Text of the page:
Celiac Disease and Non-Celiac Gluten Sensitivity
A blood test for immunoglobulin A (IgA) type autoimmune tissue transglutaminase antibodies is usually the first diagnostic step for celiac disease in most patients. Another test, IgA endomysial antibodies, may be used to confirm positive results. Deamidated gliadin peptide antibodies are tested for when serum IgA is low, a common occurrence in celiac disease (Ferri 2015; Rubio-Tapia 2013). Elevated antigliadin immunoglobulin G (IgG) antibody levels may also present in people with celiac disease who have recently consumed gluten. However, elevated IgG levels are not specific for celiac disease, and healthy people may sometimes have elevated IgG levels. Combined screening with IgG and IgA tests can be helpful in some cases, especially in people with IgA deficiency, which is thought to occur in about 2‒3% of individuals with celiac disease (ACDA 2015b).
A convenient screening panel, the Celiac Disease Antibody Screen, tests for immunoglobulin A antibodies to tissue transglutaminase, the most important blood test for celiac disease; serum immunoglobulin A levels, which can be low in celiac disease; and deamidated gliadin immunoglobulin A (Rubio-Tapia 2013).
Blood tests alone are often not considered adequate to confirm a diagnosis of celiac disease. The gold standard for a celiac diagnosis is a biopsy of the small intestine demonstrating flattened villi (Guandalini 2014; Gujral 2012; Rubio-Tapia 2013).
Genetic testing for HLA DQ2 and HLA DQ8 may be performed for three reasons: negative tests rule out almost all cases of celiac disease, including those already on a gluten-free diet; negative tests may help clarify the picture when the result of other testing is unclear; and these tests are used to screen close relatives of patients for genetic risk of celiac disease (those who are positive go on to receive conventional testing as listed previously) (Ferri 2015; Kelly 2014; Lidums 2015).
A simple “four-out-of-five” guideline has been proposed for the diagnosis of celiac disease, which would require that a minimum of four out of the five criteria below be met. Current practice guidelines, however, rely on more complex diagnostic algorithms. Generally, a biopsy demonstrating villous atrophy is still considered the “gold standard” for celiac diagnosis (Husby 2012; Rubio-Tapia 2013; Guandalini 2014; Ludvigsson 2014; Sapone 2012).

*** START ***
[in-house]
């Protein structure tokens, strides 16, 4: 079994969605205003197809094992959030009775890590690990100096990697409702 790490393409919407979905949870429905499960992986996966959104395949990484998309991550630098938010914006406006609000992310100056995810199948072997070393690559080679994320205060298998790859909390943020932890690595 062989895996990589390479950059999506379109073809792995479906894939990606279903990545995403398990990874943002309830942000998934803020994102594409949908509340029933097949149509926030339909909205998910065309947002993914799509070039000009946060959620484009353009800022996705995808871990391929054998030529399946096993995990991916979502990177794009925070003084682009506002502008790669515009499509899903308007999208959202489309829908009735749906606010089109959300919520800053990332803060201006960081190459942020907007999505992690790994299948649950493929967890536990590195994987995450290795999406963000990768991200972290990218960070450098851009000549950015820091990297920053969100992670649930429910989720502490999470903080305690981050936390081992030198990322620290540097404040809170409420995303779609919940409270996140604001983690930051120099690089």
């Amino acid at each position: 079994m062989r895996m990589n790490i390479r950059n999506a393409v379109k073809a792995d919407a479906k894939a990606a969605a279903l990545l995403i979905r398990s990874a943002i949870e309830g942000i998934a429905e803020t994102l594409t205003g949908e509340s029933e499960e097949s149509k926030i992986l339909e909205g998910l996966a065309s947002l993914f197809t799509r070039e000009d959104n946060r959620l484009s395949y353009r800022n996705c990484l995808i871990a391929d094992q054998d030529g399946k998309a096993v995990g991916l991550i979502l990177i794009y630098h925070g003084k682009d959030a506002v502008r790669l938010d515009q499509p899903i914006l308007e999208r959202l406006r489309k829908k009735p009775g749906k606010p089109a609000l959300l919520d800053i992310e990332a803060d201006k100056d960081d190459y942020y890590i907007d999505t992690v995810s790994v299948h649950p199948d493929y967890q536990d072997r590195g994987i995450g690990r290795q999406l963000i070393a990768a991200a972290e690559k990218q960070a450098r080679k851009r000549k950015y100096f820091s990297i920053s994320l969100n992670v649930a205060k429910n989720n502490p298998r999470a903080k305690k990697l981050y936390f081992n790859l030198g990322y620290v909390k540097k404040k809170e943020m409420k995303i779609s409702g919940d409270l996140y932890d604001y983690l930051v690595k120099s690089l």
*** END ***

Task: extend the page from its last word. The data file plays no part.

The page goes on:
Four-Out-Of-Five Diagnosis Guideline (Sapone 2012)
- Typical symptoms of celiac disease (See “Signs and Symptoms”).
- Serum celiac disease immunoglobulin A antibodies are strongly positive.
- HLA DQ2 and/or HLA DQ8 genes are present.
- Characteristic changes, known as celiac enteropathy, are evident on small intestine biopsy.
- Positive clinical response to a gluten-free diet.
Distinguishing Celiac Disease from Irritable Bowel Syndrome
The misdiagnosis of celiac disease as irritable bowel syndrome (IBS) deserves special mention. Individuals diagnosed with IBS are considered to be at four- to seven-fold increased risk of celiac disease compared with the general population (Cristofori 2014; Sanders 2001). However, proper diagnosis of IBS necessarily includes ruling out conditions such as celiac disease (Moleski 2013).
Typical gastrointestinal presentation of celiac disease may closely mimic the symptoms of IBS, including recurrent abdominal discomfort, bloating, constipation, and diarrhea (Lidums 2015; Verdu 2009). Patients who have received a diagnosis of IBS should confirm that celiac disease was adequately tested for and ruled out (Rodrigo 2013; Ford 2009; Zwolińska-Wcisło 2009; Spiegel 2004; Sanders 2001). More information on IBS can be found in Life Extension’s Irritable Bowel Syndrome protocol.
Non-celiac Gluten Sensitivity
While there are currently no universally recognized laboratory tests or biomarkers for non-celiac gluten sensitivity, wheat allergy and celiac disease must be ruled out in order to make a non-celiac gluten sensitivity diagnosis (Czaja-Bulsa 2014; Sapone 2012). The best available procedure to confirm non-celiac gluten sensitivity is a double-blind, placebo-controlled gluten challenge that demonstrates that gluten-related symptoms are relieved by a gluten-free diet (Volta 2013; Sapone 2012).